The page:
Coroner: Seatbelt could have saved care worker

PUBLISHED: 06:30 16 April 2014 | UPDATED: 14:13 28 April 2014

Naomi White, who died after a car crash near Feniton

Naomi White, who died after a car crash near Feniton

Archant

A care worker from Sidford who was killed in a car crash could have survived had she been wearing a seatbelt, an inquest heard.

Naomi Rose White, 22, died after she was flung from a Renault Clio driven by her boyfriend after it collided with an oncoming vehicle near Patteson Cross, outside Feniton, on April 18 last year.

Exeter Coroner’s Court was told that the pair were travelling home to Sidford at 9.35pm after visiting Naomi’s mother in Feniton when driver Jake Kelly hit a large puddle.

Water covered the windscreen, obscuring his vision and causing him to lose control of the car.

The Renault Clio slid sideways before hitting a Fiat Punto coming in the opposite direction and rolling violently onto its side.

The inquest heard that Naomi would have lost consciousness instantly when she was ejected from the car, and died as a result of severe head injuries.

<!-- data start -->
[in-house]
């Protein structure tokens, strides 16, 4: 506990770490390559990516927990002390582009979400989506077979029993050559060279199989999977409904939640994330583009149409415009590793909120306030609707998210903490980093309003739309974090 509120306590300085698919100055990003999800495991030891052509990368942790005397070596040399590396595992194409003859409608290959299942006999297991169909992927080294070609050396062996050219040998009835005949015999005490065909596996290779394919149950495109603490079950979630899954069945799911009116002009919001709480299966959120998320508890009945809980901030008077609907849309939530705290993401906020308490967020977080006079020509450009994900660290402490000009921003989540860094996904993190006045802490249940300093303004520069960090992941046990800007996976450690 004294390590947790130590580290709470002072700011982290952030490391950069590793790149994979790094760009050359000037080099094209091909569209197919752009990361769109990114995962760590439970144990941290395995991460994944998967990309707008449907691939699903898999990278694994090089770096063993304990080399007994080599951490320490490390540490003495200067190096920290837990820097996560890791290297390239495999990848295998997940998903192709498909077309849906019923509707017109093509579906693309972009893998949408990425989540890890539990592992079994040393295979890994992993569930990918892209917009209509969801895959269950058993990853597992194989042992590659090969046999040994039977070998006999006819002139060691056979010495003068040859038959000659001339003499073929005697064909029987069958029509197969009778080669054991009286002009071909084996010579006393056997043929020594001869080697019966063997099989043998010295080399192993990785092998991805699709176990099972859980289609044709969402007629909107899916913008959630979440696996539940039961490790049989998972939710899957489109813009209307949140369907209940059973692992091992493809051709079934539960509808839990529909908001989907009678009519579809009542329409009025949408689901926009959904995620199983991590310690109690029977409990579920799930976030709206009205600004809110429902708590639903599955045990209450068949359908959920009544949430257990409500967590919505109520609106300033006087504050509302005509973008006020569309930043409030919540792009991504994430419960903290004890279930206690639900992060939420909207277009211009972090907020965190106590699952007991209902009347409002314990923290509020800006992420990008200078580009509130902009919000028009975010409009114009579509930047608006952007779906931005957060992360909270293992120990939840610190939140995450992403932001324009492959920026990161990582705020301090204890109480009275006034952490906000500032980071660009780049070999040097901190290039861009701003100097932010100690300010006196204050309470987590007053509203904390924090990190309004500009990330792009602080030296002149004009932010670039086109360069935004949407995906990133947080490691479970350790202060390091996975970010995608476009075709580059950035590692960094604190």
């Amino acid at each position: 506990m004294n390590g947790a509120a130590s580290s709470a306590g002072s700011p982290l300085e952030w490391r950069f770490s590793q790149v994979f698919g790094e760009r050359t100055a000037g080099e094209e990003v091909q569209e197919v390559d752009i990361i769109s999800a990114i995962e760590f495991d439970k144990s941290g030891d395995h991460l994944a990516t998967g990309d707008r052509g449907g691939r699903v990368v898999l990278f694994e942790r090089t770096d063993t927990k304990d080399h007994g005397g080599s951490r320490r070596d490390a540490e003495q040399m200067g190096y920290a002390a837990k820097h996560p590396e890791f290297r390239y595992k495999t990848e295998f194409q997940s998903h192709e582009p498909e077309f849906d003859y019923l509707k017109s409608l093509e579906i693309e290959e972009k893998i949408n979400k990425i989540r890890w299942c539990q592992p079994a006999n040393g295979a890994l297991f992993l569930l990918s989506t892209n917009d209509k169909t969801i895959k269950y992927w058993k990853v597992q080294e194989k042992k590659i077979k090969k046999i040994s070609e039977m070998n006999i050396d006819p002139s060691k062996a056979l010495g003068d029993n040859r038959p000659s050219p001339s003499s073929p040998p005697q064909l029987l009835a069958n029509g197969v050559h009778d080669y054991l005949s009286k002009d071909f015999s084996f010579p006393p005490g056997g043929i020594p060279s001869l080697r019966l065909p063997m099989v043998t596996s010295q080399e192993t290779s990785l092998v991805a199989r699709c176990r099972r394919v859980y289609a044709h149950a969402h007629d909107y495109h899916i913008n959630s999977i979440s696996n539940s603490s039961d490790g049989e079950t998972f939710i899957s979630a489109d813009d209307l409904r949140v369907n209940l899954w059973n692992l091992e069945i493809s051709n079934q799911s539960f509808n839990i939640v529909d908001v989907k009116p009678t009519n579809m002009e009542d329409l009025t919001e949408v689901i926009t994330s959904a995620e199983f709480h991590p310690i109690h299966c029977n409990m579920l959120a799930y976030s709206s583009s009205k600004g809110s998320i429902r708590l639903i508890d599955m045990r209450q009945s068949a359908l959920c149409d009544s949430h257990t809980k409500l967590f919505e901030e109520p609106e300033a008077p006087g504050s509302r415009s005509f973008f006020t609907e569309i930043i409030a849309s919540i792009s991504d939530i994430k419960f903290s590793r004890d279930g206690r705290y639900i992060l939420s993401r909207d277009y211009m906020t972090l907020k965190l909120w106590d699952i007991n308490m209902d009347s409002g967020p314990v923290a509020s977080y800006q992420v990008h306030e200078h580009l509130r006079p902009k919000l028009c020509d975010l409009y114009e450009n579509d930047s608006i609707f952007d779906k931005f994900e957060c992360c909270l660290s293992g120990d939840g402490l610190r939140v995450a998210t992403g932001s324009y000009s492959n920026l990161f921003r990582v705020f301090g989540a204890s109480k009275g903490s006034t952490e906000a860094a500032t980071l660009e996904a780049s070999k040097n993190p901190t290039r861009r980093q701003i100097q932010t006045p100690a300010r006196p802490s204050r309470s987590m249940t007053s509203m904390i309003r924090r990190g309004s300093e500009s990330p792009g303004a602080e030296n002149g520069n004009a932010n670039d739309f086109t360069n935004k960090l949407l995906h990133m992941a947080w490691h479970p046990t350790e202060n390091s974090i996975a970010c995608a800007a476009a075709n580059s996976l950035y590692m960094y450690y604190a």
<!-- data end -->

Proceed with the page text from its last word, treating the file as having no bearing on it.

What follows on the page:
Examining the Clio following the crash, accident investigators found signs of use, including friction burns, on the driver’s seatbelt - but no such evidence on the passenger’s side.

A statement read to the court from Miss White’s mother described how the couple were very happy together and had talked about getting married.

“Since day one it has been obvious to us that Jake has been totally distraught about what had happened,” she said. “We don’t blame Jake.”

The inquest heard evidence from police accident investigator Paul Frost who concluded that physical evidence at the scene was consistent with witness accounts of the crash.

He added: “It is my opinion that if Miss White had chosen to wear the available seatbelt it would have significantly reduced the likelihood of her sustaining the injuries which resulted in her death.”

Coroner for Exeter and Greater Devon, Dr Elizabeth Earland recorded a verdict of accidental death contributed to by neglect.

She said: “I’m satisfied that at approximately 9.37pm on April 18, on the road going towards Sidford, the vehicle in which she [Miss White] was a front seat passenger hit a bank of water and went out of control and collided with an oncoming vehicle while visibility was temporality obstructed.

“It is evident to me that if she had worn her seatbelt, she would not have suffered the injuries.”

Miss White, a care assistant at Holmesley Nursing Home in Sidmouth, was working towards an NVQ2 qualification in caring.

Following her death, relatives described her as a loving daughter, granddaughter, sister and friend, while her colleagues that added she was a pleasure to work with.


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